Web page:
FOX News Polls have him up in Michigan by 9% – 49%-40%. RCP’s average of polls has him up 48.7%-40.5%. The same FOX News Poll has him up 50-39 in Pennsylvania with RCP’s average placing him ahead by 7.3%. Finally, Joe Biden is besting the incumbent Donald Trump in Wisconsin by a Real Clear Average of 6.4%.
Of these three states, Donald Trump leads in only one poll – the Trafalgar Group’s Wisconsin Statewide Presidentialpoll conducted between 06/23/20 – 06/25/20. He leads by 1%.
Beyond these three states, Donald Trump is struggling in some traditional GOP strongholds including Texas, and Arizona. He is also trailing in Ohio (RCP 2.3%) albeit within the margin of error and Florida (RCP 7.0%) That the party is playing defense or losing in these usually reliable states less than four months before the elections means that they are wasting resources – time and money – without expanding the EC map. This is not a good sign.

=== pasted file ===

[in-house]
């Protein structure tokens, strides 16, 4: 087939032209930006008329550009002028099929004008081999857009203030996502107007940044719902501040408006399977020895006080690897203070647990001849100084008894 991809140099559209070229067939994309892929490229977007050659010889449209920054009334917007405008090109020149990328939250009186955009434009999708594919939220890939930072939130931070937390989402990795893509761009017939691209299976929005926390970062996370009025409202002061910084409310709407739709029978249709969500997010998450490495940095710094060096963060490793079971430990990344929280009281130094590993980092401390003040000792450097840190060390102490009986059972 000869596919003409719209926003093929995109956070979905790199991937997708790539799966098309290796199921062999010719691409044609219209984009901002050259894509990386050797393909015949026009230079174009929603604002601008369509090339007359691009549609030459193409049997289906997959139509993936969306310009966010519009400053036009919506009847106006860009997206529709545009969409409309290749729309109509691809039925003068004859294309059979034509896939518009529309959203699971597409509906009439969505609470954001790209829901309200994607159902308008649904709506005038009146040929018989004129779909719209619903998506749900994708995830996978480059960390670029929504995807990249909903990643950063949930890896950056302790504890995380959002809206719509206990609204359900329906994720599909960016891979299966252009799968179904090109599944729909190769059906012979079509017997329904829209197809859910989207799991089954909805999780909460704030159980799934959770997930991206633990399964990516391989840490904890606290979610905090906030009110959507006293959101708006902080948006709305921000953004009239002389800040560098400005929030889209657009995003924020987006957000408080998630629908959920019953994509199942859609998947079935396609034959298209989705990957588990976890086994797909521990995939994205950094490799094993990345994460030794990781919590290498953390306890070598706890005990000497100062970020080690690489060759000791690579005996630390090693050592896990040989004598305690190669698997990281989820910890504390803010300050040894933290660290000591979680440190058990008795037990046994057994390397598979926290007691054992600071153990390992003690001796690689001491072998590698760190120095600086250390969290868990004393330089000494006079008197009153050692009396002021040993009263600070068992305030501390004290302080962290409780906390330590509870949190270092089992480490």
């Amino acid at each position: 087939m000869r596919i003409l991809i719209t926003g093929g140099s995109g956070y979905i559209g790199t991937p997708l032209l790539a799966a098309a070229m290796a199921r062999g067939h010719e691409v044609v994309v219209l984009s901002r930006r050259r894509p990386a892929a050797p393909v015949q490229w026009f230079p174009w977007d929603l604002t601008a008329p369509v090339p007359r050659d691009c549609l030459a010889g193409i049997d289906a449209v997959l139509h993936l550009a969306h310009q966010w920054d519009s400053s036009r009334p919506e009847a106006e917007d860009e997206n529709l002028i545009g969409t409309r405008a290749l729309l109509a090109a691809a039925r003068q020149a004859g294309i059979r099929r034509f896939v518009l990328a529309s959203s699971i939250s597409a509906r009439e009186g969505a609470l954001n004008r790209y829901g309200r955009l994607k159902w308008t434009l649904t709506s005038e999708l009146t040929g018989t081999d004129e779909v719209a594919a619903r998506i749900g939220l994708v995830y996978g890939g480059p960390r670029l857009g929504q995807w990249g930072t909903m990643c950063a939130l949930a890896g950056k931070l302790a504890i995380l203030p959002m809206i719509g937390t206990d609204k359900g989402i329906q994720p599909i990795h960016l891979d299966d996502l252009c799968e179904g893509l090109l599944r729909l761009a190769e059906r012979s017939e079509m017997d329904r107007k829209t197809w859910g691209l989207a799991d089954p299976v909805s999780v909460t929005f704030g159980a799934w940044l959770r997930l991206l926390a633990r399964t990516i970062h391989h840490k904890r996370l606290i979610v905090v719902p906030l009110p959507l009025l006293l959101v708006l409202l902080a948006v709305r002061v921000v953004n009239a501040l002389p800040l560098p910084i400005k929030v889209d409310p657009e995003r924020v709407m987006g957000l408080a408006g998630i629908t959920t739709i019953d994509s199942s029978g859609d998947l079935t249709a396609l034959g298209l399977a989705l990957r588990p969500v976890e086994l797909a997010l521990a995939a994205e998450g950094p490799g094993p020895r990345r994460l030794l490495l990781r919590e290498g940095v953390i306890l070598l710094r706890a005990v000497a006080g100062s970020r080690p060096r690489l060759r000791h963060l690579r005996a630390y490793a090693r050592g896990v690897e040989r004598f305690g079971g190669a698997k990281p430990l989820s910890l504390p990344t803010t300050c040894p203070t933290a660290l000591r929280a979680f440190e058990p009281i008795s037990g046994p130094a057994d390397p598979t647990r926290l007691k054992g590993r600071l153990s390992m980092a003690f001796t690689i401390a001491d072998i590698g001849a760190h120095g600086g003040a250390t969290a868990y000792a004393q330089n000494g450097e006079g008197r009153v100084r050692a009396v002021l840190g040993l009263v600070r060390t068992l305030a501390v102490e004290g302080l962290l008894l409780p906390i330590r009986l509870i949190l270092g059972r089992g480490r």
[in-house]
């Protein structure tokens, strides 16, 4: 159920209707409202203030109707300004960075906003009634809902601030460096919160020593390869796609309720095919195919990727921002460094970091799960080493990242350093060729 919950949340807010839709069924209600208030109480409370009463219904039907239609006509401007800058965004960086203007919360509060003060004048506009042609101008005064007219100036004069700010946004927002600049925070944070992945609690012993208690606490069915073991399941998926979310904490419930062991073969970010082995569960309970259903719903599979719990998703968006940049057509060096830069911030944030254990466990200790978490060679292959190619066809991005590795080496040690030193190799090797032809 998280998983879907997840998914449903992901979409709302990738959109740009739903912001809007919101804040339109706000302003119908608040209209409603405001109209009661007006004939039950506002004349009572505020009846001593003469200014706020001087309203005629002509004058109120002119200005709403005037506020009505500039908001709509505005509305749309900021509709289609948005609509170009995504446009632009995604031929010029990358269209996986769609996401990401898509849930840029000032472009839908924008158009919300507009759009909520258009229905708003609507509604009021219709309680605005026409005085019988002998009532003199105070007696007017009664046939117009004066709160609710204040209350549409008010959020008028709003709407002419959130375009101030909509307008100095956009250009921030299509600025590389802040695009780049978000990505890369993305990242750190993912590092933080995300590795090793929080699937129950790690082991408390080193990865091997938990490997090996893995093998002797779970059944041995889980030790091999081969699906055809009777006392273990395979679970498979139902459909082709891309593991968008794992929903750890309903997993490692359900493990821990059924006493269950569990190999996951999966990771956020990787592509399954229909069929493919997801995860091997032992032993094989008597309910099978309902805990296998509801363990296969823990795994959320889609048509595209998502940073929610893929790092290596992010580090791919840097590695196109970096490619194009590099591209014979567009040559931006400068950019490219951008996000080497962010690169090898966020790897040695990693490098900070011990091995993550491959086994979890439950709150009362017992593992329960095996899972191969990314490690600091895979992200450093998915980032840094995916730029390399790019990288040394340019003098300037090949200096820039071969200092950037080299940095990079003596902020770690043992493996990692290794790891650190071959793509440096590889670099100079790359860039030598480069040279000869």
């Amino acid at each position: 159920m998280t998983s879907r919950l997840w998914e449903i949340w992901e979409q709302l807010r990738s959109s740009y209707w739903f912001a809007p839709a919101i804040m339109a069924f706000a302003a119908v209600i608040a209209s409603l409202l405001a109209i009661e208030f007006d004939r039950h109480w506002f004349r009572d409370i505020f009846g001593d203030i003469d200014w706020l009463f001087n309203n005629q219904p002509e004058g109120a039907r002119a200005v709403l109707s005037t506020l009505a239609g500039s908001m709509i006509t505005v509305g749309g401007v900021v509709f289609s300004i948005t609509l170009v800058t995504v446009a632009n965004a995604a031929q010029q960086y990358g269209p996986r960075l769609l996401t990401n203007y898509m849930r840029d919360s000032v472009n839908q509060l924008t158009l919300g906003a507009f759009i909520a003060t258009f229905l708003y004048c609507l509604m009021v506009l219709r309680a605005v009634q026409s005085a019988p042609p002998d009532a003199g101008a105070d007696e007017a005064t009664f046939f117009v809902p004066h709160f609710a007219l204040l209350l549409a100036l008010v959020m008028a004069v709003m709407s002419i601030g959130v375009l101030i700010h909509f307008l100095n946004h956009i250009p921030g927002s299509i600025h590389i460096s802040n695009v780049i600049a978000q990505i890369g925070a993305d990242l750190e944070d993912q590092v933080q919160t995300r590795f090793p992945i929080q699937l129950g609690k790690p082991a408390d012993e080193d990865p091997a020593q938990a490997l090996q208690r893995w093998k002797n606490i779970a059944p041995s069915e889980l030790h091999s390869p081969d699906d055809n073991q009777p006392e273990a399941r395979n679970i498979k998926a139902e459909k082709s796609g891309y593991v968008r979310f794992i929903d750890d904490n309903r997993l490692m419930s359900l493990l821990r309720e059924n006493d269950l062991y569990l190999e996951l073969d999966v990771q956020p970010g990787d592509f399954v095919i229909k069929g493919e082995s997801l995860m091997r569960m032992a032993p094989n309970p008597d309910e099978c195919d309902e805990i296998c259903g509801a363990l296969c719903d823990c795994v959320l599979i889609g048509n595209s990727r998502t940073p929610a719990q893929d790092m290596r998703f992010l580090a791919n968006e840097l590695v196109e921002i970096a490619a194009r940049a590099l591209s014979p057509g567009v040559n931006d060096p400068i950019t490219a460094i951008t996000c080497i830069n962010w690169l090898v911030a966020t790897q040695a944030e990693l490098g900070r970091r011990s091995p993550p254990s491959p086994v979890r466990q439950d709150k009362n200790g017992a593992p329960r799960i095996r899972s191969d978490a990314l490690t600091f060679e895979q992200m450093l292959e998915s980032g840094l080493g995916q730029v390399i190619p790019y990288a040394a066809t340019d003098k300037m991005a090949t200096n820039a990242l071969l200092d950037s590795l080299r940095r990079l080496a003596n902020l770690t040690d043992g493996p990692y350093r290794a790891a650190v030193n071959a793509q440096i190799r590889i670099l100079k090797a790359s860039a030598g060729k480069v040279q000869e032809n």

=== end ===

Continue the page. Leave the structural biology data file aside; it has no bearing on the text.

Coming full circle, it bears repeating that some of the same polls cited above also had Hillary Clinton ahead of Donald Trump in 2016 and we all know how that turned out. On the other hand, there are three important caveat emptors this election cycle:
(i) President Donald Trump is now a known quantity even as most analysts admit that (ii) he is a most unusual public figure/US president. Thirdly, one hopes that the pollsters have revised their polling models to tease out those “social desirables” whose disingenuous, i.e., biased responses confused their models four years ago in 2016.